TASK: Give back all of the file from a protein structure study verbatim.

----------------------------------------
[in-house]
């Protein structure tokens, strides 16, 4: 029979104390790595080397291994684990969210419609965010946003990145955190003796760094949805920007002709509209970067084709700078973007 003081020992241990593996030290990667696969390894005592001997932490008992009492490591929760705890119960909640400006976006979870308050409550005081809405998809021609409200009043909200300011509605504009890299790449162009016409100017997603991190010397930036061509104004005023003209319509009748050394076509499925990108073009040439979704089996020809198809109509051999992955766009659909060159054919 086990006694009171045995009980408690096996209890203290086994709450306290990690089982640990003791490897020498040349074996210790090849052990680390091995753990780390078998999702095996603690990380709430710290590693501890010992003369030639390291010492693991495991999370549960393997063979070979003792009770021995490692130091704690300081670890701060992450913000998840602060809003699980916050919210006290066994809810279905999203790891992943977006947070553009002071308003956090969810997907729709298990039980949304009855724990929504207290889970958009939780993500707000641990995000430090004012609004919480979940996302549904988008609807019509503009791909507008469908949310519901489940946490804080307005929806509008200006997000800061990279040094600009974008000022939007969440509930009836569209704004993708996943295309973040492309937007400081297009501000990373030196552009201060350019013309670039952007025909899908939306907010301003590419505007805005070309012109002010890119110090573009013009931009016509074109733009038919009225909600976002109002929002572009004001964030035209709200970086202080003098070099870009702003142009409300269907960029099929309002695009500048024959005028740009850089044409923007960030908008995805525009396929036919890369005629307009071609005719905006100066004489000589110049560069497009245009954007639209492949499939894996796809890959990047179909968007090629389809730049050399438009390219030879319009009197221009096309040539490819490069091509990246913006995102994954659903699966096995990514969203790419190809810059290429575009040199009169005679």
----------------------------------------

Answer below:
[in-house]
């Protein structure tokens, strides 16, 4: 029979104390790595080397291994684990969210419609965010946003990145955190003796760094949805920007002709509209970067084709700078973007 003081020992241990593996030290990667696969390894005592001997932490008992009492490591929760705890119960909640400006976006979870308050409550005081809405998809021609409200009043909200300011509605504009890299790449162009016409100017997603991190010397930036061509104004005023003209319509009748050394076509499925990108073009040439979704089996020809198809109509051999992955766009659909060159054919 086990006694009171045995009980408690096996209890203290086994709450306290990690089982640990003791490897020498040349074996210790090849052990680390091995753990780390078998999702095996603690990380709430710290590693501890010992003369030639390291010492693991495991999370549960393997063979070979003792009770021995490692130091704690300081670890701060992450913000998840602060809003699980916050919210006290066994809810279905999203790891992943977006947070553009002071308003956090969810997907729709298990039980949304009855724990929504207290889970958009939780993500707000641990995000430090004012609004919480979940996302549904988008609807019509503009791909507008469908949310519901489940946490804080307005929806509008200006997000800061990279040094600009974008000022939007969440509930009836569209704004993708996943295309973040492309937007400081297009501000990373030196552009201060350019013309670039952007025909899908939306907010301003590419505007805005070309012109002010890119110090573009013009931009016509074109733009038919009225909600976002109002929002572009004001964030035209709200970086202080003098070099870009702003142009409300269907960029099929309002695009500048024959005028740009850089044409923007960030908008995805525009396929036919890369005629307009071609005719905006100066004489000589110049560069497009245009954007639209492949499939894996796809890959990047179909968007090629389809730049050399438009390219030879319009009197221009096309040539490819490069091509990246913006995102994954659903699966096995990514969203790419190809810059290429575009040199009169005679």